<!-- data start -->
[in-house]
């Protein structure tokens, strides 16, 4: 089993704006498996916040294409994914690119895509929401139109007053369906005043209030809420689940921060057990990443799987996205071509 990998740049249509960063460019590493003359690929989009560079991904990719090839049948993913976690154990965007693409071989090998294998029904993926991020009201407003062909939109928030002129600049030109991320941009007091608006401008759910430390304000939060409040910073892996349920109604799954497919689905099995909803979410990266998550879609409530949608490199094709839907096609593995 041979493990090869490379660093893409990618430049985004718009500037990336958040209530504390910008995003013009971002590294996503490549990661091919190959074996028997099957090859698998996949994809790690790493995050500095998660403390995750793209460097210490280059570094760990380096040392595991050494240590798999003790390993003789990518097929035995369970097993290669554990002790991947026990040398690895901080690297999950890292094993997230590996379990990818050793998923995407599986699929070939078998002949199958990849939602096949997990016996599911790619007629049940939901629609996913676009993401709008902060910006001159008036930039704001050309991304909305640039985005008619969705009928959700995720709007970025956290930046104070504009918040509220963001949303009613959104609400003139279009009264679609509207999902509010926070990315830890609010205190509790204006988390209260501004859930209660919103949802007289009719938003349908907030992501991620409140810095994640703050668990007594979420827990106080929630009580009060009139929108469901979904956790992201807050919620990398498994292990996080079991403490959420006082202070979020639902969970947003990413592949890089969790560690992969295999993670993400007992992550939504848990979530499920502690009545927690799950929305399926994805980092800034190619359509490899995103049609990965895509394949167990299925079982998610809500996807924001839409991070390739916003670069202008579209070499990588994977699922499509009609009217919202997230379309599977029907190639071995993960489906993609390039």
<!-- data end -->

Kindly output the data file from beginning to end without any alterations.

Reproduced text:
[in-house]
């Protein structure tokens, strides 16, 4: 089993704006498996916040294409994914690119895509929401139109007053369906005043209030809420689940921060057990990443799987996205071509 990998740049249509960063460019590493003359690929989009560079991904990719090839049948993913976690154990965007693409071989090998294998029904993926991020009201407003062909939109928030002129600049030109991320941009007091608006401008759910430390304000939060409040910073892996349920109604799954497919689905099995909803979410990266998550879609409530949608490199094709839907096609593995 041979493990090869490379660093893409990618430049985004718009500037990336958040209530504390910008995003013009971002590294996503490549990661091919190959074996028997099957090859698998996949994809790690790493995050500095998660403390995750793209460097210490280059570094760990380096040392595991050494240590798999003790390993003789990518097929035995369970097993290669554990002790991947026990040398690895901080690297999950890292094993997230590996379990990818050793998923995407599986699929070939078998002949199958990849939602096949997990016996599911790619007629049940939901629609996913676009993401709008902060910006001159008036930039704001050309991304909305640039985005008619969705009928959700995720709007970025956290930046104070504009918040509220963001949303009613959104609400003139279009009264679609509207999902509010926070990315830890609010205190509790204006988390209260501004859930209660919103949802007289009719938003349908907030992501991620409140810095994640703050668990007594979420827990106080929630009580009060009139929108469901979904956790992201807050919620990398498994292990996080079991403490959420006082202070979020639902969970947003990413592949890089969790560690992969295999993670993400007992992550939504848990979530499920502690009545927690799950929305399926994805980092800034190619359509490899995103049609990965895509394949167990299925079982998610809500996807924001839409991070390739916003670069202008579209070499990588994977699922499509009609009217919202997230379309599977029907190639071995993960489906993609390039």